• Inequities based on student groups remain starker than ever
  • Built-in mental health supports need to be funded & prioritized; and
  • The digital divide must be closed at all costs

In K-12 specifically, we must know the extent of learning loss to make actionable plans that lead to recovery. That’s why we stood firmly in favor of state assessments (Why the Prichard Committee Supports State Assessments this Spring). The assessments are tool to understand the new baseline and to inform local plans. Schools cannot and should not shoulder this task alone, however. Now is the time for communities to come to the table in an effort to establish a shared understanding of the recovery necessary and to be part of the plan to realize that recovery in the months and years ahead – and to develop a new and better foundation for greater progress.

We are challenging communities across the Commonwealth to start these conversations – and our school districts are the likely leaders locally to ensure this happens. We’re also challenging our 130 Prichard Committee members and over 1,000 Groundswell members to be part of these conversations – and the action plans that result. These “guiding coalitions” – comprised of students, parents, community members, and business leaders can work together to ensure solutions are responsive to community needs – and that the vast array of resources coming into our state are leveraged for the greatest good.

To support this task, we have drafted principles and questions to start and guide your conversations.

10 Questions to Ask in Your Community:

  1. How many students have returned to school, are still studying virtually, and how many have we lost – who need to be found?
  2. What were the reading and math outcomes in my community before the pandemic and did we have achievement gaps, likely exacerbated through the pandemic? What is the plan to know where students are and to help them catch up this summer?
  3. How many of our students are going on to college this year? How many have completed the FAFSA? How does this compare to prior years and what can we do to increase these rates?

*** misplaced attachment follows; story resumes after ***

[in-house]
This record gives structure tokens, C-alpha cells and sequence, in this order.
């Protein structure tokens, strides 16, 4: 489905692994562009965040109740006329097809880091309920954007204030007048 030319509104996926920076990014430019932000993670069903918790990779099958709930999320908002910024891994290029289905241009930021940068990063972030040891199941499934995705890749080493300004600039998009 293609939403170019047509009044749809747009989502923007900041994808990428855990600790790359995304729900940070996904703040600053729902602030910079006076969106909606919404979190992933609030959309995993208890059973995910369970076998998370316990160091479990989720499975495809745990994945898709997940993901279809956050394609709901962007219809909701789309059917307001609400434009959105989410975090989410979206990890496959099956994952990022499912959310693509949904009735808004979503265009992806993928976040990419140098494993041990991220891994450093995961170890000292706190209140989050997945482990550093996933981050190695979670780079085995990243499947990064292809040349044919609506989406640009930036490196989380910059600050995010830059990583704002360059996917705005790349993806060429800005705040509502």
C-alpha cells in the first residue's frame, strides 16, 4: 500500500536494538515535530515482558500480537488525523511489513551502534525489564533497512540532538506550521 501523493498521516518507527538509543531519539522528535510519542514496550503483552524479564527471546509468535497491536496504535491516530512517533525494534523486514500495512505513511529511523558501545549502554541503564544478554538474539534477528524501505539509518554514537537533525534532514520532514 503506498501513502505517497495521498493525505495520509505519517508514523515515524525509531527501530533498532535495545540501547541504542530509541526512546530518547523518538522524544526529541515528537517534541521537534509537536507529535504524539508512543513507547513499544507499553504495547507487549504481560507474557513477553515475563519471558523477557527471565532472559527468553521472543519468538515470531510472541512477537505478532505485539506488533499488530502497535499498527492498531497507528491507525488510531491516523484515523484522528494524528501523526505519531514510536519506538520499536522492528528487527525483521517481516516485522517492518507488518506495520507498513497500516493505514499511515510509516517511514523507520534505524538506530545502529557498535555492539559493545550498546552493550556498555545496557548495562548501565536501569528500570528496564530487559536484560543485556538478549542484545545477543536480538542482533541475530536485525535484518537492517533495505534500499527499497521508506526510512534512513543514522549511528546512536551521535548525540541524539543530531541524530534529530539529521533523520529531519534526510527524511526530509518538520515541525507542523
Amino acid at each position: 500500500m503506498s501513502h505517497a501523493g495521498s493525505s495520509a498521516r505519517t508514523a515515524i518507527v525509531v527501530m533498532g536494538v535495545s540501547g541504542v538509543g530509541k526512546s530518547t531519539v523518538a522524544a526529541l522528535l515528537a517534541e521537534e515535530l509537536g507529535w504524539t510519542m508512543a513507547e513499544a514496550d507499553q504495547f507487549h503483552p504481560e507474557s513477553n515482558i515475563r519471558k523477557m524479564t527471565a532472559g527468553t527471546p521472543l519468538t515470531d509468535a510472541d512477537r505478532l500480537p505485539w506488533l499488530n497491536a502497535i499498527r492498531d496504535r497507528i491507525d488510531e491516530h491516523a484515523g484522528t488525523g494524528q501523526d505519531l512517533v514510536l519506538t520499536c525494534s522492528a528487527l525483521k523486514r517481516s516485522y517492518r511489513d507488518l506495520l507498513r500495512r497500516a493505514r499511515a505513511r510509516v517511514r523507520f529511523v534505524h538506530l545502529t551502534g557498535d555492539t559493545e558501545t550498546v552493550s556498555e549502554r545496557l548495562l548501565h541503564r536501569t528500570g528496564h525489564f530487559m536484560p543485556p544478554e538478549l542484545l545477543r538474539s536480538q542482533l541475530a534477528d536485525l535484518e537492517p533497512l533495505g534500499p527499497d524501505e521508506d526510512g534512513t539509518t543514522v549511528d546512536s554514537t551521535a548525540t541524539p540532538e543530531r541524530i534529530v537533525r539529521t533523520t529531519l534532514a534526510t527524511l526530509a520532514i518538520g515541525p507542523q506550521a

4. How are my communities recent high school graduates doing in college, in the workforce? What supports so they need?
  5. Do we have enough teachers in our community to cover increased learning opportunities? If not, what strategies will we use to staff the learning opportunities our students need?
  6. What is the mental health infrastructure in my community and what plans are being made to expand access to mental health services for students of all ages and families?
  7. How much of my community has adequate access to the internet? What plans are being made to ensure more families have adequate and affordable access at home for remote learning, remote work, and remote access to health care?
  8. What is the childcare infrastructure in my community? Did childcare centers go out of business? Is there a childcare need that must be satisfied to support working families?
  9. Who are the most vulnerable in my community? What is being done to ensure their recovery?
  10. Does my community have a “Guiding Coalition” made up of the school district, community partners, college and university partners, business and industry, and are they working to put together a plan for recovery and a new foundation? Can I be involved?